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Caveat Lector: Although great care has been taken in the compilation of the information contained on this web site, the authors are not liable for the accuracy in terms of error or omission. The information on this web site is subject to change without notice and without obligation on the part of the authors. The authors shall not be liable for technical failures or for failures beyond their control. Some posts may contain authors' personal opinions and views and the authors do not represent any company, corporation or institution.

Sunday, September 11, 2011

Current Transformer Nameplate Data (Part 2)

I have posed before the commonly data on a current transformer nameplate. Listed below are the data and its brief description:

IEEE C57.12.90-2006 Test Code for Liquid-Immersed Transformers (series 1)

I have obtained a photocopy of the IEEE Standard C57.12.90-2006 Test Code for Liquid-Immersed Distribution, Power and Regulating Transformers. I am posting part by part of the standard and the posts will serve as my reference notes.

Winding Resistance Testing for Power Transformer

Measurement of winding resistanceThe purpose of testing the winding resistance is to detect and confirm faults in the transformer winding.  The standard criteria being used before is that the standard deviation of three readings must not exceed 0.5. However, the new IEEE standard C57.12.90, there is no specific requirements for the resistance but will serve as reference for future testing.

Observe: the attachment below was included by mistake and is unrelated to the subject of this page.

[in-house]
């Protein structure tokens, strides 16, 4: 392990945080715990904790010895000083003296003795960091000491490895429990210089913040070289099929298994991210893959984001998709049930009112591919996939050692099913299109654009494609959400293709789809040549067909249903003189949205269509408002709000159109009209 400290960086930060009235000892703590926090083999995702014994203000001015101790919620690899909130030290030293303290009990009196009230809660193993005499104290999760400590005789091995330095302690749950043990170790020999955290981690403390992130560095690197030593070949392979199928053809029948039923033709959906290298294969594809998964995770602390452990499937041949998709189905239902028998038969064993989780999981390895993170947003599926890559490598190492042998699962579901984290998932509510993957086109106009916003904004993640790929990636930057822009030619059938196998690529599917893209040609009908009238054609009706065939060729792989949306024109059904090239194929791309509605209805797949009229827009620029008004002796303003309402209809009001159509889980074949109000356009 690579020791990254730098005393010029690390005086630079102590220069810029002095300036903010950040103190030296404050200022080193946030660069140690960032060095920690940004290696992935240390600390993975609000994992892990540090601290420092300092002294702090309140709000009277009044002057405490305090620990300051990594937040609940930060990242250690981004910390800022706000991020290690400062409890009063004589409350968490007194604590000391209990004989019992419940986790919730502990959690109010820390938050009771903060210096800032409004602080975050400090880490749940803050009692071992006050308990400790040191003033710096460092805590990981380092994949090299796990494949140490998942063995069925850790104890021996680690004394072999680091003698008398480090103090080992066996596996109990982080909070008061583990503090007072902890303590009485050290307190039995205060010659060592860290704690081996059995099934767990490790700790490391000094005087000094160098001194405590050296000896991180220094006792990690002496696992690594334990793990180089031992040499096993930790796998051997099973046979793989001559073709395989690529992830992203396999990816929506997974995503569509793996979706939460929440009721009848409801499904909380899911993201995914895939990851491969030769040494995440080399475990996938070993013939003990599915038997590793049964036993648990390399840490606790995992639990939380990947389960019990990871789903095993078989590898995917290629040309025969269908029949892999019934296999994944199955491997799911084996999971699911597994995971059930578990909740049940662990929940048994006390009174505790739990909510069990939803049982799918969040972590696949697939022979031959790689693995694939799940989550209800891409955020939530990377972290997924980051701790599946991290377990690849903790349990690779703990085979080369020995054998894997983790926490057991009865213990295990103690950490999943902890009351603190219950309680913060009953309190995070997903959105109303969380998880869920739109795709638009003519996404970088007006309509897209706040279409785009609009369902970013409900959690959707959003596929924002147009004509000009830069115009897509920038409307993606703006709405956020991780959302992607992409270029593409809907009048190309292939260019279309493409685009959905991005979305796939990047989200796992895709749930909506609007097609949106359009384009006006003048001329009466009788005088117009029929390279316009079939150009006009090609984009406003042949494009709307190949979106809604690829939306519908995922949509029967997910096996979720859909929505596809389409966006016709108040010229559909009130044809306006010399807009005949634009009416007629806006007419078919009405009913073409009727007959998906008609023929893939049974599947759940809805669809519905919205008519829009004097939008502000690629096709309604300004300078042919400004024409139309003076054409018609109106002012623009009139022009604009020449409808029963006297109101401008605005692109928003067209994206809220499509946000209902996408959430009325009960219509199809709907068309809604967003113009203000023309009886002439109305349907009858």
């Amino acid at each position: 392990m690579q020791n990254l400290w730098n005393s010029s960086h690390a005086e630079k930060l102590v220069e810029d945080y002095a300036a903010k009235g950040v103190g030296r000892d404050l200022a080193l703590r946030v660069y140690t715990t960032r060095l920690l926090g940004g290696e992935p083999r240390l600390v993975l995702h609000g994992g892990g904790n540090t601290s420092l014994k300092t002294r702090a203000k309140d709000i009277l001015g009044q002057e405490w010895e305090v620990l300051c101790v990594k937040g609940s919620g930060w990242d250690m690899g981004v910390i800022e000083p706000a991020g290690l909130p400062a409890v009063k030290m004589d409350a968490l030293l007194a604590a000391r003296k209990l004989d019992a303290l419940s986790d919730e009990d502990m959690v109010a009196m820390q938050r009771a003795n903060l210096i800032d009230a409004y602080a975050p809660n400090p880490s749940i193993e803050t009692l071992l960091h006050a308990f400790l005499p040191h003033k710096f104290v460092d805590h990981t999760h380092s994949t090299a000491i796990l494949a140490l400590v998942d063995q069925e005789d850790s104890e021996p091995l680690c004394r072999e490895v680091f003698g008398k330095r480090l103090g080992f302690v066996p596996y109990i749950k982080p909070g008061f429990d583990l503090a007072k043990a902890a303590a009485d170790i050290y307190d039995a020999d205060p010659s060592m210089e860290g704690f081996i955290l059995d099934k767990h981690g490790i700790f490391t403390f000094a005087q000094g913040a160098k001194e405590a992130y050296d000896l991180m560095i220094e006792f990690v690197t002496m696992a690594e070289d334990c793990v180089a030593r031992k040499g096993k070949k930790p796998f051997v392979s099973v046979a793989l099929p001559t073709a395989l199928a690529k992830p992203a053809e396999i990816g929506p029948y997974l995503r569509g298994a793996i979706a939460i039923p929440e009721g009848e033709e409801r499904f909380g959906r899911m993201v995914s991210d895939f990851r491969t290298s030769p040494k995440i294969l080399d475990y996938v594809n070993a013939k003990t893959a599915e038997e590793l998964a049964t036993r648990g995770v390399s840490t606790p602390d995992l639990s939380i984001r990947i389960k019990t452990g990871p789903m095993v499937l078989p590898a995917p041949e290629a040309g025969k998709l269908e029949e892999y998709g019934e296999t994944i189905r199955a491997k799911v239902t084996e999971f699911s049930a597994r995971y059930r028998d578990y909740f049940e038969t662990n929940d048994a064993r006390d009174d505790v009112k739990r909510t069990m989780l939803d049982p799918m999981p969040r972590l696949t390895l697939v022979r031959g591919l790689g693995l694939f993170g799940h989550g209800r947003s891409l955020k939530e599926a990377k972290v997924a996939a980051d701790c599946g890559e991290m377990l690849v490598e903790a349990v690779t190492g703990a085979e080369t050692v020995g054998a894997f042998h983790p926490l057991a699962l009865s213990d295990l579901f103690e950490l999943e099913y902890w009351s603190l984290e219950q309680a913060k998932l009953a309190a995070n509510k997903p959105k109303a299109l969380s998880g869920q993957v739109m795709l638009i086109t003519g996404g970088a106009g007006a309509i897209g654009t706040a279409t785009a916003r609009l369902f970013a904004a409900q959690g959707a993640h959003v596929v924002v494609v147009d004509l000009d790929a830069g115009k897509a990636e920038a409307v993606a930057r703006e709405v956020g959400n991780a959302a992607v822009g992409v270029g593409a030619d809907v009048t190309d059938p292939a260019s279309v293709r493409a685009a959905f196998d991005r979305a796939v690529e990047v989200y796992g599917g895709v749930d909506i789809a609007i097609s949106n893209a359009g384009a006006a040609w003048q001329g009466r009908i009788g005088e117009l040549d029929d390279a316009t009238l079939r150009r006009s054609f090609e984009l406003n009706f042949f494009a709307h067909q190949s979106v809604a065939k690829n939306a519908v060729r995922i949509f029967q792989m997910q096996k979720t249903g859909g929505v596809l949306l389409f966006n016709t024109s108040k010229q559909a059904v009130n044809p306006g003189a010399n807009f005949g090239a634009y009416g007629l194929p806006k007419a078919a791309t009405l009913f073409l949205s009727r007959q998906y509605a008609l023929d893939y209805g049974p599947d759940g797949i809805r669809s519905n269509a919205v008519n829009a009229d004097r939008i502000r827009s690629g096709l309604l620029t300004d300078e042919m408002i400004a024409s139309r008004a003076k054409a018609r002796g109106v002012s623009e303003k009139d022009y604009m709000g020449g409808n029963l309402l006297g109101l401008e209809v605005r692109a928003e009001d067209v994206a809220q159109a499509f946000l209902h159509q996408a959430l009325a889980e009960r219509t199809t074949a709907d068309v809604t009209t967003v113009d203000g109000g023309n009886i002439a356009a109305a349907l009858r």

Transformer Ratio Test and Phase Displacement Check

In the measurement of power transformer voltage ratio, the different taps of the tap changer are tested compared to the nameplate rating. If the testing is from high voltage side and low voltage side, then each tap position is tested against its nameplate rating. Each tap position has corresponding nameplate tap voltage and ratio. During the testing, the measured ratio and its corresponding error are determined.

Sunday, September 4, 2011

Emergency Shutdown of 50 MVA Transformer due to Oil Leak at the Base of Ground-Connection Terminals for Transformer Active Parts (Core Clamps and Core Laminations)

Our power transformer in our substation has been plagued by various oil leak problems. Considering that the transformer is still 15 years old, it is still considered at its peak performance. But some of its parts had failed already on which the insulating oil inside had found its way to leak. This article is about another weak part of the power transformer that may be a probable source of oil leak.